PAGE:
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Did Humans Evolve Susceptibility to Placebo Effects?

Suspending disbelief may have significant survival advantages.

Key points

  • Evidence shows that humans lie and BS a lot, and yet are surprisingly gullible too.
  • Placebo effects are not limited to medicine; they are also operative in any religious, spiritual, or political ideology.
  • Our susceptibility to placebo effects may have evolved because it affords big biological, reproductive success advantages.
  • We can't expect to overcome our gullibility, so it's best to learn how to gain its benefits without letting it get out of hand.

Hope isn't everything but it's something, and placebos have been providing it for millennia. People who believed the shaman's, priest’s, and fortune teller’s hopeful pep talks had a survival advantage—calmer confidence and a can-do attitude in sickness and in war that may have resulted in greater biological reproductive success.

Humans are an uncommonly anxious species. Having language floods us with anticipation of threats and missed opportunities. Compare the variety of worries you and any other creature could have, and it’s no contest. Humans are trudging through a sandstorm of motivation-eroding possibilities.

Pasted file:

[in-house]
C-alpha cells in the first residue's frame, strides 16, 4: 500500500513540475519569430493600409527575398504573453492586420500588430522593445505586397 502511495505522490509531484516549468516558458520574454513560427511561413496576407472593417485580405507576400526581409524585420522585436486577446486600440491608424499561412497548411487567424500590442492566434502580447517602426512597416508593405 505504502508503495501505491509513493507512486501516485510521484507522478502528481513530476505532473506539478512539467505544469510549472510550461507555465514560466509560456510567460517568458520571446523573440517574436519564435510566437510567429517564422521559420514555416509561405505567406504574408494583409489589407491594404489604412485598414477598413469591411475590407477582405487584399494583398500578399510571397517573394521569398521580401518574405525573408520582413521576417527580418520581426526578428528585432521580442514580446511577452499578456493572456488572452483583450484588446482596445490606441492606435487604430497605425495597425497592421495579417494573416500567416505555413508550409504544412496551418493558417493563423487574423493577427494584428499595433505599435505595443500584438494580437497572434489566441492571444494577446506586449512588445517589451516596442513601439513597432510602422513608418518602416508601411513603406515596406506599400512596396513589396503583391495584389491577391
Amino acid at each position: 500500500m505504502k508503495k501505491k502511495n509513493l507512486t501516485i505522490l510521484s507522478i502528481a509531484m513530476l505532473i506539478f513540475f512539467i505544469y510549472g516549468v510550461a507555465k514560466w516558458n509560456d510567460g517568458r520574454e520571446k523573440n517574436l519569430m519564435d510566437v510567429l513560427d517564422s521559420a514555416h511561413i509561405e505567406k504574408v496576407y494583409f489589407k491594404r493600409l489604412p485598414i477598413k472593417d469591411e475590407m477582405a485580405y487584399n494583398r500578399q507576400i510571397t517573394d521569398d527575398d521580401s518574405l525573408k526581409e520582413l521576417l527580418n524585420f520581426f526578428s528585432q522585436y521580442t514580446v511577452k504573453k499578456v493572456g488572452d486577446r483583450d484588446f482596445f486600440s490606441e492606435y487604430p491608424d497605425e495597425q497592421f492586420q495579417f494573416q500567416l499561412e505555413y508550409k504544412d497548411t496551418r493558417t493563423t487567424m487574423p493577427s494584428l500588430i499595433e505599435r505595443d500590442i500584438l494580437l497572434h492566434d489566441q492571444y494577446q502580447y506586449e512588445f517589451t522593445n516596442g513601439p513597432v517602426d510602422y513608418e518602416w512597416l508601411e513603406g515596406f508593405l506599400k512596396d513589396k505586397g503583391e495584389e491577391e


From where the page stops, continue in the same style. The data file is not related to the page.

Studies show that we're a credulous species. Though we lie lots, we're also very gullible—too gullible for how readily we lie. Some researchers attribute this to the pressures of human sociality. People have go along to get along. That’s one source of our gullibility, but there are others. Another is the cost of verification. It’s much easier to take someone’s word for things than it is researching whether what they’re saying is true.

In their book, Denial: Self-deception, False Beliefs, and the Origins of the Human Mind, Varki and Brower posit that with human language, we gained “death wisdom,” an ability to foresee our own deaths (the ultimate FOMO). They argue that we would not have survived the terror of such foresight had we not also gained what they call a “capacity for denial”.

It’s common for researchers to posit all manner of modules to handle particular survival challenges. I do not see these as distinct modules. Rather, foresight and denial come as a package deal with language. Language floods us with worries but also affords us easy ways to rationalize ignoring them.

Indeed, to assume some added capacity for denial may reverse the challenge. It suggests that we are born with a coherent interpretation of truth and reality, an inability to believe inconsistent things. There’s little evidence supporting that assumption. To suggest that we had to acquire incoherence is a fall-from-grace myth.

Coherence is an ideal we can imagine through math and logic. In practice, humans can believe whatever they want in order to get by and will naturally believe inconsistent things. We take our word for things as readily as we take other people’s words. We don’t have to even consider or believe what we claim to believe. More than we care to admit, a lot of our communication is judged simply on “If it feels good, say it.”